Angelo & Cross’s (1993) Classroom Assessment Techniques

It is a big book. A big book, to be sure, but all the information seems important enough to warrant inclusion. Filled to the spine with techniques that were not only applicable to all university instructors (with or without adaptation), but also explained in a way that is easy to read. Having only a few pages to read on each technique made everything a lot less overwhelming and, in my opinion, encourages adaption of techniques to individual needs instead of immediate adoption without additional thought. But, not only did the book include a lot of useful information for present and future me in designing classes, it also helped on a more personal level, although such is probably not the intention of the authors per se, but a serendipitous result of my training so far.

Because, reflecting what I stated yesterday, this book boosted my confidence. For a while now, I’ve been feeling like I don’t know enough to be a good instructor. Of course, such is to be expected at this point, as teaching is a skill that must be built over time, due to both personal experience in a classroom and reading through a large literature. Both of which take quite a while.

For instance, showing off my lack of knowledge, for a while now, I’ve always thought that student feedback is the only option to present information on learning, beyond providing copies of the instructions for class requirements. I do want to give the book a better read (which seems to be a repeating theme in my book reviews), but there were a few new ideas that stuck with me quite well. For example, because I try my best to make each course applicable to students’ lives (e.g., including advice from psychology in lectures/readings, designing activities that promote introspection), having the application cards would be a good idea. Therefore, not only would they have the applications I discuss, but their own as well, which are probably more personal than I could ever hope to design myself. And, with permission, of course, I could use the ideas of past students when redoing the class with future students.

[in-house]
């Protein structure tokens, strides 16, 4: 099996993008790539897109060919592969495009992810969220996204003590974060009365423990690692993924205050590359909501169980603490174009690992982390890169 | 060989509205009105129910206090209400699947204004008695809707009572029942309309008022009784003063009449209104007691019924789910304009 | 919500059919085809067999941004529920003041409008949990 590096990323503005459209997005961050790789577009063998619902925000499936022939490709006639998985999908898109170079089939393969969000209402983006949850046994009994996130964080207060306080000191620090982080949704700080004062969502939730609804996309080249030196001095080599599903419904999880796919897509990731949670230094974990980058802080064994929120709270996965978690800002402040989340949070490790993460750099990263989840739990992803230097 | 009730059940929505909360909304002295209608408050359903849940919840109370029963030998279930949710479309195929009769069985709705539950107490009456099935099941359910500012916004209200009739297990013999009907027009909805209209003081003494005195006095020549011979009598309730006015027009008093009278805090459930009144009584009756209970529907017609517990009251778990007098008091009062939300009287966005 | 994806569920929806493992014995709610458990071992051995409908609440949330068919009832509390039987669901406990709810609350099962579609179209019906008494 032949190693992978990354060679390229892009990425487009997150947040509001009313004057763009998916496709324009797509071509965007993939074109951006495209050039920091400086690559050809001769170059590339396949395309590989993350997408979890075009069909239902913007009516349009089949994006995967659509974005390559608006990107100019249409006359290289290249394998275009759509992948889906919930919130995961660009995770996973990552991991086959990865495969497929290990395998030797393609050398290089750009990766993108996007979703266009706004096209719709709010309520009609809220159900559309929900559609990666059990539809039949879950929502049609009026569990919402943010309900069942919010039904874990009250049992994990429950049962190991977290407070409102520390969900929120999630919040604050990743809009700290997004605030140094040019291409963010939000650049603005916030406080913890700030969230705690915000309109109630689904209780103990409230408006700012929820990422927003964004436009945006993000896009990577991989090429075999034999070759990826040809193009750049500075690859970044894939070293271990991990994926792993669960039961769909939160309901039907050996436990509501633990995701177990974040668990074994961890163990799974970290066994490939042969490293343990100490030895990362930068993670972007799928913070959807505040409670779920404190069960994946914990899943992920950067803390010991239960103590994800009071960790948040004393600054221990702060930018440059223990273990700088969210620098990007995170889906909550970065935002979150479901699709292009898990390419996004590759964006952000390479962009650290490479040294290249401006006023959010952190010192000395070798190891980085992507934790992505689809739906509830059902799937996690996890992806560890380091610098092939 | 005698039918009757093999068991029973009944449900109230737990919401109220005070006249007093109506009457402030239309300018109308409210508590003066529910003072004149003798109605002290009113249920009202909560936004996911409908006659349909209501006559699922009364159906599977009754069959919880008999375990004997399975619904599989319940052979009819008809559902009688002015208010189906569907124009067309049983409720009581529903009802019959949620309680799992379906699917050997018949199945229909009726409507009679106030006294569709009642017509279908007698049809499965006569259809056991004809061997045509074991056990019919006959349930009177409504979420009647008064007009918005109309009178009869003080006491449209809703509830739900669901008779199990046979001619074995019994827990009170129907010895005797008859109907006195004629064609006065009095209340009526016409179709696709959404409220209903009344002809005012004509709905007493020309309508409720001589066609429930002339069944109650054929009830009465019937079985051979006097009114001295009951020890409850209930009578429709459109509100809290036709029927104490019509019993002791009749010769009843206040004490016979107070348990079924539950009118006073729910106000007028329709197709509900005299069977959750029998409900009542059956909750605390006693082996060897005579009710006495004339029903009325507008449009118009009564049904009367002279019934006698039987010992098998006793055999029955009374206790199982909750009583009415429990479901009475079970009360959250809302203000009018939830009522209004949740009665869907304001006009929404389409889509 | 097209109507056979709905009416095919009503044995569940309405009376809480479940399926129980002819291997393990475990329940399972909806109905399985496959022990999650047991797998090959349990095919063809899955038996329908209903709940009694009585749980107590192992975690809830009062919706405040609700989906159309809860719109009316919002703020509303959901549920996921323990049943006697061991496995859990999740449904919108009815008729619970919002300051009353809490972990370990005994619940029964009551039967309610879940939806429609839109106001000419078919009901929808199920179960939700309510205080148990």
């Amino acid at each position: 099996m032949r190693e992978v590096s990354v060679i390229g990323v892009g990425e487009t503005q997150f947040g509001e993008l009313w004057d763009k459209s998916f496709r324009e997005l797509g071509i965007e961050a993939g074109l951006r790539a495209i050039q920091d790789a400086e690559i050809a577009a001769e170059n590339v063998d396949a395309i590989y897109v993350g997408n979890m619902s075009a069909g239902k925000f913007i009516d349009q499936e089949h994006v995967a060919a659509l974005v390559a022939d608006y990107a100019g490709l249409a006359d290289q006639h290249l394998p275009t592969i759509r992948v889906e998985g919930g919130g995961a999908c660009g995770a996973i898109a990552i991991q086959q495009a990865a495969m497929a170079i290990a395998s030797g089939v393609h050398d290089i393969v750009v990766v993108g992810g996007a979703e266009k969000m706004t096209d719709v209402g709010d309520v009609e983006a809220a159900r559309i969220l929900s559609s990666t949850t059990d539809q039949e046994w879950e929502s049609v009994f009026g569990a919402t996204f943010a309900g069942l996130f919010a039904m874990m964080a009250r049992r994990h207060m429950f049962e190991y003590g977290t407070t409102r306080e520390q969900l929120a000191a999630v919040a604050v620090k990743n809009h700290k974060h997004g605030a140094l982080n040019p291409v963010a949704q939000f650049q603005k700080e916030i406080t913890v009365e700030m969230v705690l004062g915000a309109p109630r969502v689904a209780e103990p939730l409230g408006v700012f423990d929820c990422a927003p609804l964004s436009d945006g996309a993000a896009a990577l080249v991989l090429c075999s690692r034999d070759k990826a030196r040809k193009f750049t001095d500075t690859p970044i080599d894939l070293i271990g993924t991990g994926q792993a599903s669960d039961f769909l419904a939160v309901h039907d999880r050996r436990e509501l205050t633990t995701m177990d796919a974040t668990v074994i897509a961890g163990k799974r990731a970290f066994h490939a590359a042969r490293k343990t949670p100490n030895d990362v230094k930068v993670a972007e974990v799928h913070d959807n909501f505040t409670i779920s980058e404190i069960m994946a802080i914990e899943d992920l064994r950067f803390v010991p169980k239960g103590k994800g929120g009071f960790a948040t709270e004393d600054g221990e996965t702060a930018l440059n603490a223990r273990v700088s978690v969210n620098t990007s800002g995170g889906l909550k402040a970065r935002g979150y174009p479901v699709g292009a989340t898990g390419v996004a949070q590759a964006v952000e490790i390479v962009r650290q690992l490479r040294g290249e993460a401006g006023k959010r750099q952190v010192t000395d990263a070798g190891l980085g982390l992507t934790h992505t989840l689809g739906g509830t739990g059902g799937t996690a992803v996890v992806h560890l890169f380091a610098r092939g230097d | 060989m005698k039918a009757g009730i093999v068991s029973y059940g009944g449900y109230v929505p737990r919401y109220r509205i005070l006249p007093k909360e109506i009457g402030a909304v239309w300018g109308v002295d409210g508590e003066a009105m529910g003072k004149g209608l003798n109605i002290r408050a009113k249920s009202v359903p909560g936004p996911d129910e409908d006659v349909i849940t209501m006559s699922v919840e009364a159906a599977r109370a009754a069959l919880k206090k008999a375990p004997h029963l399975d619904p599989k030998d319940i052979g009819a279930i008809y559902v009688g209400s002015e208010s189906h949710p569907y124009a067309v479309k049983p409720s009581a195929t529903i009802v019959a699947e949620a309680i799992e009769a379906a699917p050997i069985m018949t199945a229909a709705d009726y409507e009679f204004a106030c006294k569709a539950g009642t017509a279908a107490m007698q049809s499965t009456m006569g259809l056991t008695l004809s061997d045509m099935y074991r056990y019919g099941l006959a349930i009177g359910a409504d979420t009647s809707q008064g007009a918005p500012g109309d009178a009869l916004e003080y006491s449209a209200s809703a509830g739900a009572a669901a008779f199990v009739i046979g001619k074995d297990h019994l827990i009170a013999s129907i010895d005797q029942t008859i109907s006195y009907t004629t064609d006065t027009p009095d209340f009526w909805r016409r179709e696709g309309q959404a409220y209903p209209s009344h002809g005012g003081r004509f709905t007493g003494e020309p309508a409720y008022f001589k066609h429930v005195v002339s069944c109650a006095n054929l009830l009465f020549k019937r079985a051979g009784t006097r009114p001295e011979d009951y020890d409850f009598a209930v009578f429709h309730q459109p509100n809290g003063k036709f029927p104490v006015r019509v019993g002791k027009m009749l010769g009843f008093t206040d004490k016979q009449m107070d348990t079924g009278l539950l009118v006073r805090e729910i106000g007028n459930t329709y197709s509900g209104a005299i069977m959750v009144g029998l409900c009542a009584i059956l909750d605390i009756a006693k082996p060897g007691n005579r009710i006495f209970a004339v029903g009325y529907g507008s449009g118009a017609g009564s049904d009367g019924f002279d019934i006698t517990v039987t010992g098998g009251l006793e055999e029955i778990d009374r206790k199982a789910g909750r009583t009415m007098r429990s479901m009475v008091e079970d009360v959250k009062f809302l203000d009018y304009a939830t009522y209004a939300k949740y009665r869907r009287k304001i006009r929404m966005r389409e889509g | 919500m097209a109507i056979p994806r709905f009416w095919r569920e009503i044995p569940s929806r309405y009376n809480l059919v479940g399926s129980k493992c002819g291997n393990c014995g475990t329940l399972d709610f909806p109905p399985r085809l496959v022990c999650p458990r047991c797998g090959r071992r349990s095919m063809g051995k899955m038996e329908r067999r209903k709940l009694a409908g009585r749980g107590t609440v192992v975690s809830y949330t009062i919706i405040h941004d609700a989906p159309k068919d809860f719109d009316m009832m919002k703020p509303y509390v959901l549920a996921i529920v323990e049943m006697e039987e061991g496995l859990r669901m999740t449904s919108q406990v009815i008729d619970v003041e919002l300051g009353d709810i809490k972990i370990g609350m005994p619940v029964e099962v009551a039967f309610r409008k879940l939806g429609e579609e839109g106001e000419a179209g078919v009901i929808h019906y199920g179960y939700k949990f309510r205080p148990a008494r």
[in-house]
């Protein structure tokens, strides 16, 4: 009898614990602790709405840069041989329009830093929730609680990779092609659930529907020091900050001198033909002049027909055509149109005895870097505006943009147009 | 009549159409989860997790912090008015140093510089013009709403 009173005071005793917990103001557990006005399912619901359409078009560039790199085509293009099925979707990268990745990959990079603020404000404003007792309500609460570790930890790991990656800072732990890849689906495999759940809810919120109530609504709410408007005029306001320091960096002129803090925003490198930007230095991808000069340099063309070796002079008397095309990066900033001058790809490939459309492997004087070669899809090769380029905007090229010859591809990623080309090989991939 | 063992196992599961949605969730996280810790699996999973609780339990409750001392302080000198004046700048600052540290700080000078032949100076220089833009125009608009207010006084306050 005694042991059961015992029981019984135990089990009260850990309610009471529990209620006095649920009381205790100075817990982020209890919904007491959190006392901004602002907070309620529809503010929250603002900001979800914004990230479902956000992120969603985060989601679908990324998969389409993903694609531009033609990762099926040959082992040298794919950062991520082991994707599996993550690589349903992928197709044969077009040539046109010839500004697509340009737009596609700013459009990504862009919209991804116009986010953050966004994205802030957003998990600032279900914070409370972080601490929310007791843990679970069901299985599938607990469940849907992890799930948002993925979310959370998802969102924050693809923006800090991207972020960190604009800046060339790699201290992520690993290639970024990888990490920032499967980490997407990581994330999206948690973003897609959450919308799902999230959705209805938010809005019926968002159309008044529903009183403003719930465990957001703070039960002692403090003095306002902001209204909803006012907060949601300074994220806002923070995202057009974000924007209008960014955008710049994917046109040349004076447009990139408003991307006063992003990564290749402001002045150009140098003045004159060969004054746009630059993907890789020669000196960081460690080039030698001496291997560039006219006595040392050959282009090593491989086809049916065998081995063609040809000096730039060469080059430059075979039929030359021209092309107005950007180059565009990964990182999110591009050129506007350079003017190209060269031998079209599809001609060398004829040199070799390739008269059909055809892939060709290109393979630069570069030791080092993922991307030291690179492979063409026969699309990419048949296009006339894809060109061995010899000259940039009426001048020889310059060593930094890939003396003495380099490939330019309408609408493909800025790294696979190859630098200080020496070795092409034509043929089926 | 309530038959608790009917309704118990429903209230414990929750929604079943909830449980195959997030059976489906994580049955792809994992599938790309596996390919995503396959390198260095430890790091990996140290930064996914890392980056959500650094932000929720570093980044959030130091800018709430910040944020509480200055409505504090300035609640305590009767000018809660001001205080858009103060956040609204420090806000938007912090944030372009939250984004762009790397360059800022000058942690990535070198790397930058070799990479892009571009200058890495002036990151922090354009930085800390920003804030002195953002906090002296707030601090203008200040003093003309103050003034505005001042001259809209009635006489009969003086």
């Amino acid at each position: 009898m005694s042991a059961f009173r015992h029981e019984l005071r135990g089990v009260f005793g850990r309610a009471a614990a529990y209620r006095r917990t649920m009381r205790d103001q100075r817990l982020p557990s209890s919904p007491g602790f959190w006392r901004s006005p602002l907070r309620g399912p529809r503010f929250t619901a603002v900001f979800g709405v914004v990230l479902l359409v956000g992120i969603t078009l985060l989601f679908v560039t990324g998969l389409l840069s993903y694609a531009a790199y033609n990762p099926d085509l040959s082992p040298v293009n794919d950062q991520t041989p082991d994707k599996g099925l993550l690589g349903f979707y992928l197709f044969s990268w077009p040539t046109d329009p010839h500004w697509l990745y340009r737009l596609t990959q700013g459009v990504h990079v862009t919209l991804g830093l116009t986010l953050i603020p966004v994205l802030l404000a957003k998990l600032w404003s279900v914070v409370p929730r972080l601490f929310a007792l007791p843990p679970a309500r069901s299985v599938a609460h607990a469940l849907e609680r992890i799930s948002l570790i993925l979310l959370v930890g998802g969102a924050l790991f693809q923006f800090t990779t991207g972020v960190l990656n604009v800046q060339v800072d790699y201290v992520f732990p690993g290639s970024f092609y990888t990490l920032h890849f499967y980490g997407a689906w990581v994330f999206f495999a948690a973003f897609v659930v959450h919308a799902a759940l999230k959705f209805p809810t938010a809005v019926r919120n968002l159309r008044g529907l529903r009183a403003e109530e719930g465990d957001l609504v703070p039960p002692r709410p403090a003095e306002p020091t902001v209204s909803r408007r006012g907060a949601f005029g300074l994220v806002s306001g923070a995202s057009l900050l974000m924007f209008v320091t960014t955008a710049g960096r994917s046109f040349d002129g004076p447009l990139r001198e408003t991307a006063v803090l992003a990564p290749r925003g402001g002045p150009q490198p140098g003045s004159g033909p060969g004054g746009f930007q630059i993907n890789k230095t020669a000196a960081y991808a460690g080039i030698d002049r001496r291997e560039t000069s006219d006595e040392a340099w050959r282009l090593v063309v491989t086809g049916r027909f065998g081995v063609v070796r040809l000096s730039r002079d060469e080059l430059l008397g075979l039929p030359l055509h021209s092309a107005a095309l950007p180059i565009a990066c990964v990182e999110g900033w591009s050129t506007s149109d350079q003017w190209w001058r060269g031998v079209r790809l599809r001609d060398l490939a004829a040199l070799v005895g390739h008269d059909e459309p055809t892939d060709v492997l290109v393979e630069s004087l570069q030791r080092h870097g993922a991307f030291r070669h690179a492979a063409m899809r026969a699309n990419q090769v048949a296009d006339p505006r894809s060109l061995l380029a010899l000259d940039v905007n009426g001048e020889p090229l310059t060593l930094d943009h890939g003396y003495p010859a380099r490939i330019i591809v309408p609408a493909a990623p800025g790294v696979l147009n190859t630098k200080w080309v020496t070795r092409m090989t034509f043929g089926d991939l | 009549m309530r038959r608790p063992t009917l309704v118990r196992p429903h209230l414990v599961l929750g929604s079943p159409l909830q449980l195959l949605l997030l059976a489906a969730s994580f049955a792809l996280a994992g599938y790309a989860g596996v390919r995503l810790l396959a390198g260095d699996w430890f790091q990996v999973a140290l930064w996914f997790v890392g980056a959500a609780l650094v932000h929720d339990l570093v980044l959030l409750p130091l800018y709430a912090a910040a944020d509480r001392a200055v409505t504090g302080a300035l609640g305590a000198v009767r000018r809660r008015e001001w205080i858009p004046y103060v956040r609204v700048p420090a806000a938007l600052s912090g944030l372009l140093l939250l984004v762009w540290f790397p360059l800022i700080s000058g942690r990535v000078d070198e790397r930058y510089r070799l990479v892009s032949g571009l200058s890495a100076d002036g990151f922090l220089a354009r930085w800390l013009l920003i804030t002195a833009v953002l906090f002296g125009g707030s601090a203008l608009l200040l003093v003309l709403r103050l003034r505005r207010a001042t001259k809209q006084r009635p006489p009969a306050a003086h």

However, contradicting my lack of knowledge, because I read things in this book I was already vaguely familiar with (e.g., minute paper, muddiest point), maybe I’m at a better place than I thought. But, if not, I’ve got this book (and the others) to help. I’ve just got to take some more time to give it a thorough look. And, as soon as the semester ends, I will have much more time (or, at least expect to have much more time). So, these books are going to be one of my summer projects. I’ve learned a bunch just through skimming, so I’m excited for what I will learn with a solid read!



2 thoughts on “Angelo & Cross’s (1993) Classroom Assessment Techniques

  1. Tess,

    One of the things I found interesting in reading a few of the CATs is that I’ve seen them in classes before but didn’t realize that’s what the professor was doing. It was neat to realize that there is another purpose to some of the activities; I also felt the book provided some better applications than what I had experienced, which I hope helps with collecting valuable, honest feedback.


  2. I agree with the comment above about seeing these different CATs being utilized in the classroom, but I didn’t really know what was going on or what the real “purpose” of them was. Now, I can look back at different classes and say, “Oh! That teacher was using this as a CAT to see XYZ.” It’s very eye opening, and now I feel like I know some secrets 🙂


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